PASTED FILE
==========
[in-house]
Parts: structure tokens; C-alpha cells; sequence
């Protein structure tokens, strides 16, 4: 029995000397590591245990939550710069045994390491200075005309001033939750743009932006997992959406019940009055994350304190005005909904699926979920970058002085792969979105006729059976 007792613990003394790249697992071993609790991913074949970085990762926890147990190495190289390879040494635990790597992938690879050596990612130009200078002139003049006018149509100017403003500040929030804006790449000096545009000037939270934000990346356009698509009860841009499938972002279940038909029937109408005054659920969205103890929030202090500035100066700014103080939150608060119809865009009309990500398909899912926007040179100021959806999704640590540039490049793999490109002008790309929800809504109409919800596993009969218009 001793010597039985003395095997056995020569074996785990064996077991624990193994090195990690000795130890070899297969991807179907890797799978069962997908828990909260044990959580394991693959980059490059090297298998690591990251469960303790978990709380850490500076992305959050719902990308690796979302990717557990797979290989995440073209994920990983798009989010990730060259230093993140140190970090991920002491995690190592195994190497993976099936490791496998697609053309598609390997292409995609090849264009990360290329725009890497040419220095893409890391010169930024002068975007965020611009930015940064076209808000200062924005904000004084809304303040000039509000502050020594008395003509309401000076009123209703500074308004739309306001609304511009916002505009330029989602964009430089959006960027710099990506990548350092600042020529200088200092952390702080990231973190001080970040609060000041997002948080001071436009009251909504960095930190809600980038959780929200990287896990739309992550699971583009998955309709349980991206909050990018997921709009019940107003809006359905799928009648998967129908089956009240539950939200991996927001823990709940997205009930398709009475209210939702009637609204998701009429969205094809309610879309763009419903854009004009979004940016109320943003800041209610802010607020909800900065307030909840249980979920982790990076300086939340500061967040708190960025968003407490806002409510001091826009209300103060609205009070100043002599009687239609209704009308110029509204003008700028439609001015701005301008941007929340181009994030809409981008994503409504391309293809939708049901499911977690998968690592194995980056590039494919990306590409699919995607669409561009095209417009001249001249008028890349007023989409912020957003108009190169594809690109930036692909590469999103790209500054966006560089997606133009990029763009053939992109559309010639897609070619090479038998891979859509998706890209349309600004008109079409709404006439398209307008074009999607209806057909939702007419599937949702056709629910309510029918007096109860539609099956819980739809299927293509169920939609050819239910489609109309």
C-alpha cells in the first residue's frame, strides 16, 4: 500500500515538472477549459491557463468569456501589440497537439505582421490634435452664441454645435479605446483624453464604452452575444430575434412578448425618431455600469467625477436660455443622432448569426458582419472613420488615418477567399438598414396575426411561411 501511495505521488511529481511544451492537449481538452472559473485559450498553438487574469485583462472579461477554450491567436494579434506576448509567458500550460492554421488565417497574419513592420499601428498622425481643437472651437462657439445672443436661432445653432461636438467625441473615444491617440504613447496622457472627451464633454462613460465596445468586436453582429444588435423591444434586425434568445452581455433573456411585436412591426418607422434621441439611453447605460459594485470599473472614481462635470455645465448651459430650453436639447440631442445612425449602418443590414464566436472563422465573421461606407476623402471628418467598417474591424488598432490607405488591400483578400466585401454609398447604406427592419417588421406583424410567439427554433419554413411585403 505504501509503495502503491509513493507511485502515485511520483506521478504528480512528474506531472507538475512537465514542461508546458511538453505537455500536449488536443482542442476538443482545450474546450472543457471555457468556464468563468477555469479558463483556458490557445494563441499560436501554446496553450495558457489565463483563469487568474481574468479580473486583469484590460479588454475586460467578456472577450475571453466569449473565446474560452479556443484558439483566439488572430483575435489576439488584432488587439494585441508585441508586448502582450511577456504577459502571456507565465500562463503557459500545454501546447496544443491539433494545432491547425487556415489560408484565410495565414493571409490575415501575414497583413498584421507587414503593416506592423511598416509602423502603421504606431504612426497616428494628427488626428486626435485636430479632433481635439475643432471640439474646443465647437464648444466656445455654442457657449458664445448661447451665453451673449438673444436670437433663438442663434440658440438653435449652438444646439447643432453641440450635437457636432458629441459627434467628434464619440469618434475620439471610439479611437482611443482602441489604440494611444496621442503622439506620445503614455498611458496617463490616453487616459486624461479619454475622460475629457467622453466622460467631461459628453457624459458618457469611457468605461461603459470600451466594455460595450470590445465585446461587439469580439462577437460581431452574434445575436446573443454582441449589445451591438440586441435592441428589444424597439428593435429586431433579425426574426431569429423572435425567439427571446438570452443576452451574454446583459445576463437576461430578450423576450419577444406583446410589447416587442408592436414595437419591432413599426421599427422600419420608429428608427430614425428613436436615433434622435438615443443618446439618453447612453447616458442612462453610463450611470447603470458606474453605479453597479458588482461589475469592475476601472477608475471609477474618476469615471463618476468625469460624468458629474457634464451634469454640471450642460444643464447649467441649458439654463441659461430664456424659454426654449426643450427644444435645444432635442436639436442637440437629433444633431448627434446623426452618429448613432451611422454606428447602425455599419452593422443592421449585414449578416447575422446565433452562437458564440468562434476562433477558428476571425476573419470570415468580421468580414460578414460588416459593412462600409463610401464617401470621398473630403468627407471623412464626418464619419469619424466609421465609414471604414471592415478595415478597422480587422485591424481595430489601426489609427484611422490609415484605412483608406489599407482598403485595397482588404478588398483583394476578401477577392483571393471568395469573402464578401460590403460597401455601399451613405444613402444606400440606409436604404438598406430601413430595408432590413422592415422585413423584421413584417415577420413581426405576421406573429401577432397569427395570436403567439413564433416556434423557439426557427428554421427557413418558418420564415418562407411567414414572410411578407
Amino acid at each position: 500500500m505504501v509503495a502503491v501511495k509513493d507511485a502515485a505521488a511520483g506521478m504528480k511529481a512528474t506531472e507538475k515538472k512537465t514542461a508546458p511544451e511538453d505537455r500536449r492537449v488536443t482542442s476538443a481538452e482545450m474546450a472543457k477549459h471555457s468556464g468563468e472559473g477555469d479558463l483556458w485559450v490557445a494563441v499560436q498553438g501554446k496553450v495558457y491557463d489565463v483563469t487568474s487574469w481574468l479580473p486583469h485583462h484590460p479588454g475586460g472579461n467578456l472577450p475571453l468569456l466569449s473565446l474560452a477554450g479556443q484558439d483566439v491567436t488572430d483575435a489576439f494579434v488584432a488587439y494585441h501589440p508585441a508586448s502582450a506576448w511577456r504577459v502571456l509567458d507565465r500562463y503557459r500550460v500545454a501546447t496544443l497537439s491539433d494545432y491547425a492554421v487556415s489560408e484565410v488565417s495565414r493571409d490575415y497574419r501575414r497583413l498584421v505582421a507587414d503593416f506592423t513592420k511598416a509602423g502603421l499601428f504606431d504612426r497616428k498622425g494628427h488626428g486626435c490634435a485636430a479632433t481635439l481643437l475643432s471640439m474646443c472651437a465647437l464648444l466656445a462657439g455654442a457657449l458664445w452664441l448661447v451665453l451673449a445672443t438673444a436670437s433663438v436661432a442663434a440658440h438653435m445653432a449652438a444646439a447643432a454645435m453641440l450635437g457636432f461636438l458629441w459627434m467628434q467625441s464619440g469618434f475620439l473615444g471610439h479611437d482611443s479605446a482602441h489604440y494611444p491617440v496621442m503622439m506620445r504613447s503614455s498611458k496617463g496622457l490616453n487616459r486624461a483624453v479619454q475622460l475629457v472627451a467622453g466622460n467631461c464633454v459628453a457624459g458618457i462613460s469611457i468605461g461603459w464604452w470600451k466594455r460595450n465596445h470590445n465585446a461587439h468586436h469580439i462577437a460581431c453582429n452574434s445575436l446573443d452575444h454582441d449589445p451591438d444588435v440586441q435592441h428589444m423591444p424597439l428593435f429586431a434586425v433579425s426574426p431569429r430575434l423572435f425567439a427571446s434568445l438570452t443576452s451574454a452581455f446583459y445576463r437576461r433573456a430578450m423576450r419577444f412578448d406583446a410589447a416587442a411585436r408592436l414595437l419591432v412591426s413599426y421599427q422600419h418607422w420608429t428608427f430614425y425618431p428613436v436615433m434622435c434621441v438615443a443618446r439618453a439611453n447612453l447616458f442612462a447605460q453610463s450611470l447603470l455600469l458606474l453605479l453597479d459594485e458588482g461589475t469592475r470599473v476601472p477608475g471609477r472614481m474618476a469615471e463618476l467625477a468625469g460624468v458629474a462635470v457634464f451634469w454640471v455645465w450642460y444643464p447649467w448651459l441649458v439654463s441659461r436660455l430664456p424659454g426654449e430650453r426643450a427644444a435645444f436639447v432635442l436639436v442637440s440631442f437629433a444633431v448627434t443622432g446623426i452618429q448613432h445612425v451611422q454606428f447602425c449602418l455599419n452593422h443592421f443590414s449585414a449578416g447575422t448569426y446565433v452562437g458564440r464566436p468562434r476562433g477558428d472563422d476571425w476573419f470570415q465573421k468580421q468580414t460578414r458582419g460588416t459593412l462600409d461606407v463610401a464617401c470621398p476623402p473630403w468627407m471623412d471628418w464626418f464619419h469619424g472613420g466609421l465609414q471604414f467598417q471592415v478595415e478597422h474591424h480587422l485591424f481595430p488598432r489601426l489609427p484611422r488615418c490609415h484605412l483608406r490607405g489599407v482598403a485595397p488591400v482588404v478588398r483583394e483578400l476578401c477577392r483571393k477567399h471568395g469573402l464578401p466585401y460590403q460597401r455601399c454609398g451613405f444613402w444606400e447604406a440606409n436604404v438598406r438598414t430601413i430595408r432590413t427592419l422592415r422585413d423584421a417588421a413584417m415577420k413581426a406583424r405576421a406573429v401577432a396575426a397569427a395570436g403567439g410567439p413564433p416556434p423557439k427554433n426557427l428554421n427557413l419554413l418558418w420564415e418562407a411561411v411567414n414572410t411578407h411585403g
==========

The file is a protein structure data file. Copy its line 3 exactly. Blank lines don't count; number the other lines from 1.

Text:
């Protein structure tokens, strides 16, 4: 029995000397590591245990939550710069045994390491200075005309001033939750743009932006997992959406019940009055994350304190005005909904699926979920970058002085792969979105006729059976 007792613990003394790249697992071993609790991913074949970085990762926890147990190495190289390879040494635990790597992938690879050596990612130009200078002139003049006018149509100017403003500040929030804006790449000096545009000037939270934000990346356009698509009860841009499938972002279940038909029937109408005054659920969205103890929030202090500035100066700014103080939150608060119809865009009309990500398909899912926007040179100021959806999704640590540039490049793999490109002008790309929800809504109409919800596993009969218009 001793010597039985003395095997056995020569074996785990064996077991624990193994090195990690000795130890070899297969991807179907890797799978069962997908828990909260044990959580394991693959980059490059090297298998690591990251469960303790978990709380850490500076992305959050719902990308690796979302990717557990797979290989995440073209994920990983798009989010990730060259230093993140140190970090991920002491995690190592195994190497993976099936490791496998697609053309598609390997292409995609090849264009990360290329725009890497040419220095893409890391010169930024002068975007965020611009930015940064076209808000200062924005904000004084809304303040000039509000502050020594008395003509309401000076009123209703500074308004739309306001609304511009916002505009330029989602964009430089959006960027710099990506990548350092600042020529200088200092952390702080990231973190001080970040609060000041997002948080001071436009009251909504960095930190809600980038959780929200990287896990739309992550699971583009998955309709349980991206909050990018997921709009019940107003809006359905799928009648998967129908089956009240539950939200991996927001823990709940997205009930398709009475209210939702009637609204998701009429969205094809309610879309763009419903854009004009979004940016109320943003800041209610802010607020909800900065307030909840249980979920982790990076300086939340500061967040708190960025968003407490806002409510001091826009209300103060609205009070100043002599009687239609209704009308110029509204003008700028439609001015701005301008941007929340181009994030809409981008994503409504391309293809939708049901499911977690998968690592194995980056590039494919990306590409699919995607669409561009095209417009001249001249008028890349007023989409912020957003108009190169594809690109930036692909590469999103790209500054966006560089997606133009990029763009053939992109559309010639897609070619090479038998891979859509998706890209349309600004008109079409709404006439398209307008074009999607209806057909939702007419599937949702056709629910309510029918007096109860539609099956819980739809299927293509169920939609050819239910489609109309």